Cyber-Behaviors and Development Impacts in Latin America

Cyber-Behaviors and Development Impacts in Latin America

Alberto Chong (George Washington University, USA) and Cecilia de Mendoza (Inter-American Development Bank, USA)
Copyright: © 2012 |Pages: 14
DOI: 10.4018/978-1-4666-0315-8.ch101
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Abstract

While the current scientific literature is quite scarce for most of the developing world, several leading researchers have made great strides in understanding the role of cyber technologies and related information and communication technologies (ICT) in economic development. A good proportion of this work lays on interventions in the regions of South Asia and Africa. However, cyber-behavior research focused on Latin America has been very limited. Very recently, a group of researchers took a bold step to apply rigorous statistical tools in a systematic way to evaluate how these technologies contributed to the success of several development projects in the region of Latin America. This chapter draws on several of the background papers of the book “Development Connections: Unveiling the Impact of Information Technologies,” edited by Alberto Chong, as well as some of the book’s chapters. It summarizes a number of specific cyber-interventions in the areas of finance, education and poverty-reduction that took place in Latin America and that may lead to a better understanding of the impact of interventions to know what works, what does not, and why.
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Introduction

Cyber-instruments have become indispensable for societies to function. Computers, the Internet, mobile telephones and other information and communication technologies are becoming widespread all over the world, changing the way people interact, consume, produce and learn. Personal computer, Internet, fixed, and mobile broadband penetration are all trending upward in Latin America, although the overall penetration still levels remains low (ITU 2009, 2009a) . The common thread of all the existing cyber-behavior research in Latin America is that tools that take advantage of new information and communication technologies are not the panacea that policymakers want them to be. Such tools cannot do it all, but need to be complemented with other tools so that full development impact can be reached.

ICT have brought truly new and innovative possibilities to developing countries and Latin America has not been the exception. Here are just a few far-flung examples. In Honduras, farmers receive market price information via SMS (Pineda Burgos, Agüero Rodríguez & Espinoza, 2010), in Colombia, coffee workers in rural areas can receive and make electronic payments (Chong, Galindo & Pinzón, 2011); in Bolivia and Peru, individuals receive text messages to remind them to save (Karlan, McConnell, Mullainathan & Zinman, 2010); in Chile, financial literacy campaigns can be delivered with the help of information technology (Hastings, Mitchell, & Chyn, 2010); public primary schools in Uruguay provide laptops to all students (Berlinski, Busso, Cristiá & Severín, 2011).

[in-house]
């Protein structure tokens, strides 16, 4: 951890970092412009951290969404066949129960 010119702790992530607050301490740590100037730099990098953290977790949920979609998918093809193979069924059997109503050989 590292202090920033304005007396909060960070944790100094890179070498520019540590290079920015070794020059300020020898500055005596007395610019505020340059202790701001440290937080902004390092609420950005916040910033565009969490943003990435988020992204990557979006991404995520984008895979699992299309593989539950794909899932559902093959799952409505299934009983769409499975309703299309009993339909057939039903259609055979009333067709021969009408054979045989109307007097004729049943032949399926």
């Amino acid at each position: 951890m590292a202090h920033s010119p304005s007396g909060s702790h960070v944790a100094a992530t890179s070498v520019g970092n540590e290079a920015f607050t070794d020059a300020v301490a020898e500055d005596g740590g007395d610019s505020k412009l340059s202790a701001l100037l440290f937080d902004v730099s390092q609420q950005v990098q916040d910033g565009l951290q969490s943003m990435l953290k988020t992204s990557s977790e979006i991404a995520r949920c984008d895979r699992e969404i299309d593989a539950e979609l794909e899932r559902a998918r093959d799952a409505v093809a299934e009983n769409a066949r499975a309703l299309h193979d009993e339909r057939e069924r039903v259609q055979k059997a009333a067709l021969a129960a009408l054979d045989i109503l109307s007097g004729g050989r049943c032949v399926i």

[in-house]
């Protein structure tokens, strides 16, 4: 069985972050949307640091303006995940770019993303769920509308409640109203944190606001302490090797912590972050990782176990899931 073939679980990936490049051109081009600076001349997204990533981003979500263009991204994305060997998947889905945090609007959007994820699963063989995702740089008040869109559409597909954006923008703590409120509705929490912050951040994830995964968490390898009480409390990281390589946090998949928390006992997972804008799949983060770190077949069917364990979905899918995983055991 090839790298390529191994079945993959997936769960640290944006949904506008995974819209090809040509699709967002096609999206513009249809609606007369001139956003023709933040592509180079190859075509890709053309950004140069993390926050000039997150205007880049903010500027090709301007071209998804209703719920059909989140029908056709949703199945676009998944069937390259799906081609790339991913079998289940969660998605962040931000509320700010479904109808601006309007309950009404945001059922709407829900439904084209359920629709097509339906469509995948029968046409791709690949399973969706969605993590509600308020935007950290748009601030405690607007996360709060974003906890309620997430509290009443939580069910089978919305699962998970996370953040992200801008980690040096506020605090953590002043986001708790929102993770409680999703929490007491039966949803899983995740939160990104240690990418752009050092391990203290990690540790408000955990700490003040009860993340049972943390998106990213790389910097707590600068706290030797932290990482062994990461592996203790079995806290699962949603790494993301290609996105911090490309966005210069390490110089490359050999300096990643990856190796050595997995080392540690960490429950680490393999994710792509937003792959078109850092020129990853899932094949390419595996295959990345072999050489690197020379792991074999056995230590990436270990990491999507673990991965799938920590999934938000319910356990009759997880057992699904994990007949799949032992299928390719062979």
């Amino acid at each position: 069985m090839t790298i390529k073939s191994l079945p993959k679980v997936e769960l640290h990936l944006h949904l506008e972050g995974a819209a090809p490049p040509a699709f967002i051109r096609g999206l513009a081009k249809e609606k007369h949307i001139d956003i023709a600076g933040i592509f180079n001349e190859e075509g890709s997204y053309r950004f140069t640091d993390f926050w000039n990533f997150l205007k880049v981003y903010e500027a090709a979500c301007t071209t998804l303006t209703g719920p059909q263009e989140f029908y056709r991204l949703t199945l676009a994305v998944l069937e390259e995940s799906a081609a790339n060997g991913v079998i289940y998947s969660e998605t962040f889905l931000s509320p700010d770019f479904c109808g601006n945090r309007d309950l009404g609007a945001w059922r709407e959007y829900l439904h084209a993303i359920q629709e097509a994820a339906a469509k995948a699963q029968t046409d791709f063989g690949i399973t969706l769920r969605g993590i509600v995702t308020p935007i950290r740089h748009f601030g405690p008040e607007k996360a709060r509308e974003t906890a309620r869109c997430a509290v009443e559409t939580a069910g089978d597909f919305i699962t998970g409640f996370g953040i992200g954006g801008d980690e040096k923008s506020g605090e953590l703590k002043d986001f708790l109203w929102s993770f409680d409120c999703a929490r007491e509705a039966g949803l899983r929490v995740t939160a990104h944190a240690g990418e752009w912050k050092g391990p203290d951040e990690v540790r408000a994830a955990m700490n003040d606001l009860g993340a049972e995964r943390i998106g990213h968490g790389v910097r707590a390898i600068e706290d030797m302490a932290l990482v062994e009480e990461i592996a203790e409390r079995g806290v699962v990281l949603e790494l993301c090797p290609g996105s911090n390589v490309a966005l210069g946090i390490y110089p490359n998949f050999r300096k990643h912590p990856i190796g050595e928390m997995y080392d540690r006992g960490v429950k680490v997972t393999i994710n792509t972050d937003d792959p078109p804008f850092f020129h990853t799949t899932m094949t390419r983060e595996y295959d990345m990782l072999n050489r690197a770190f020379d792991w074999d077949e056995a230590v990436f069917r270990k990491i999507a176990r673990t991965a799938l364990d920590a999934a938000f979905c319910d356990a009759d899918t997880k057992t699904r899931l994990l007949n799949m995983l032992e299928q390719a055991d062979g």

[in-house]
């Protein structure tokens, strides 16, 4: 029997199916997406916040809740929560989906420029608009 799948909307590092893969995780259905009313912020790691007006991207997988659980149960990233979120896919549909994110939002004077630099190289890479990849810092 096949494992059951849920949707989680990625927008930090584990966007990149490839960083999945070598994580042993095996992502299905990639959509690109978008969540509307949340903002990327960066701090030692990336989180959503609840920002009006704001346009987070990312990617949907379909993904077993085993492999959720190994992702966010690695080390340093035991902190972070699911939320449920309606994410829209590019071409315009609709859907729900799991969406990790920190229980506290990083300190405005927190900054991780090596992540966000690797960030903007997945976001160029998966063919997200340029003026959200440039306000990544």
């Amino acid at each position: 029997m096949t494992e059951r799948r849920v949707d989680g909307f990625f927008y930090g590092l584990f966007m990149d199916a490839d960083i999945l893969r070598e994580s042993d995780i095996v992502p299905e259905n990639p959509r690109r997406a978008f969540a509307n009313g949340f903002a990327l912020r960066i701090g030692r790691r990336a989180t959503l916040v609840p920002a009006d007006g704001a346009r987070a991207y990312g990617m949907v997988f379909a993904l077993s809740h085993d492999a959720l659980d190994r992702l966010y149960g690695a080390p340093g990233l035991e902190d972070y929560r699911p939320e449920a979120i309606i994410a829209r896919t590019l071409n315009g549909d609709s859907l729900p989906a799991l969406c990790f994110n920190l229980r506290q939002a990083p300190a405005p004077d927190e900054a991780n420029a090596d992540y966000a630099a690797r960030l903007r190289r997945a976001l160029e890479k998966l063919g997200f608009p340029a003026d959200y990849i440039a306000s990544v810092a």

Policymakers and academics agree that cyber-instruments can be beneficial for economic and social development, yet virtually no systematic or solid assessment exist on the mechanism and impact of ICT on the welfare of people. The lack of adequate data to better understand basic problems in development economics has been a recurring problem for decades. A number of the interventions summarized in this chapter avoid this problem by relying on a set of field experiments—actual projects that were tested in the field—in several countries in Latin America and the Caribbean. They rely on randomized experiments, or randomized controlled trials (RCTs) which are increasingly used in formal empirical research in development economics. In a RCT, individuals or communities are randomly assigned to different “treatments” – different programs or different versions of the same program. Since the individuals assigned to treatments are exactly comparable (because they were chosen at random), any difference between them is the effect of the treatment (Banerjee & Duflo, 2011).

One of the reasons RCTs are becoming a widespread method of testing is that they help identify the specific variable that may have caused the particular result under investigation. RCTs help to disentangle a particular outcome from the various factors that may have caused it. Thus, the method can have many uses in policy-relevant applications. For example, in education, it can be focused to better understand “one laptop per child” programs, and in particular, the impact on rural areas and the poor. In finance—an area in which randomized controlled trials have been more broadly applied—efforts to use text messages to remind people to save can be tested, for instance.

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